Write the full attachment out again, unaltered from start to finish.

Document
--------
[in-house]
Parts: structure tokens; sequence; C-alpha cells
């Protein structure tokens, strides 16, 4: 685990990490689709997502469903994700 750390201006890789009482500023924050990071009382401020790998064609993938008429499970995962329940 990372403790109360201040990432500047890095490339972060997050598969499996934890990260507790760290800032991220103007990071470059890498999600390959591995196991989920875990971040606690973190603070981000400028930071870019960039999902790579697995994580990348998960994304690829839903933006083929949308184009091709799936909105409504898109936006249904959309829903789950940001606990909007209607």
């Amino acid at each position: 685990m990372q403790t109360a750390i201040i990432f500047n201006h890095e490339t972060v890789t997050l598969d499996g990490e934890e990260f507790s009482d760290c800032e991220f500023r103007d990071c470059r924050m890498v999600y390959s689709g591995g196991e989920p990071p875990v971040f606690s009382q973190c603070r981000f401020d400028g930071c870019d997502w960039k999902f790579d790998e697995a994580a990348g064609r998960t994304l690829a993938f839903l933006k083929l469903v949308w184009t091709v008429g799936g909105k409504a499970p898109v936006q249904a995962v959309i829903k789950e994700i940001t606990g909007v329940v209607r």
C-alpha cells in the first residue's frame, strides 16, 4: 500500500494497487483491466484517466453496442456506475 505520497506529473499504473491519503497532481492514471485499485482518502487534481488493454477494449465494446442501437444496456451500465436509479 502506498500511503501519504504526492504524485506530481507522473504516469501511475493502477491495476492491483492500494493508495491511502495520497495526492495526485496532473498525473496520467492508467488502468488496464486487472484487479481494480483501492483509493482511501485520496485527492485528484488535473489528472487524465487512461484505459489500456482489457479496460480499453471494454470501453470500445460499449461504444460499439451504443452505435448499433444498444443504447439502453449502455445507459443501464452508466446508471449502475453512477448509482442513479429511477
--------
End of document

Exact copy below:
[in-house]
Parts: structure tokens; sequence; C-alpha cells
């Protein structure tokens, strides 16, 4: 685990990490689709997502469903994700 750390201006890789009482500023924050990071009382401020790998064609993938008429499970995962329940 990372403790109360201040990432500047890095490339972060997050598969499996934890990260507790760290800032991220103007990071470059890498999600390959591995196991989920875990971040606690973190603070981000400028930071870019960039999902790579697995994580990348998960994304690829839903933006083929949308184009091709799936909105409504898109936006249904959309829903789950940001606990909007209607």
């Amino acid at each position: 685990m990372q403790t109360a750390i201040i990432f500047n201006h890095e490339t972060v890789t997050l598969d499996g990490e934890e990260f507790s009482d760290c800032e991220f500023r103007d990071c470059r924050m890498v999600y390959s689709g591995g196991e989920p990071p875990v971040f606690s009382q973190c603070r981000f401020d400028g930071c870019d997502w960039k999902f790579d790998e697995a994580a990348g064609r998960t994304l690829a993938f839903l933006k083929l469903v949308w184009t091709v008429g799936g909105k409504a499970p898109v936006q249904a995962v959309i829903k789950e994700i940001t606990g909007v329940v209607r």
C-alpha cells in the first residue's frame, strides 16, 4: 500500500494497487483491466484517466453496442456506475 505520497506529473499504473491519503497532481492514471485499485482518502487534481488493454477494449465494446442501437444496456451500465436509479 502506498500511503501519504504526492504524485506530481507522473504516469501511475493502477491495476492491483492500494493508495491511502495520497495526492495526485496532473498525473496520467492508467488502468488496464486487472484487479481494480483501492483509493482511501485520496485527492485528484488535473489528472487524465487512461484505459489500456482489457479496460480499453471494454470501453470500445460499449461504444460499439451504443452505435448499433444498444443504447439502453449502455445507459443501464452508466446508471449502475453512477448509482442513479429511477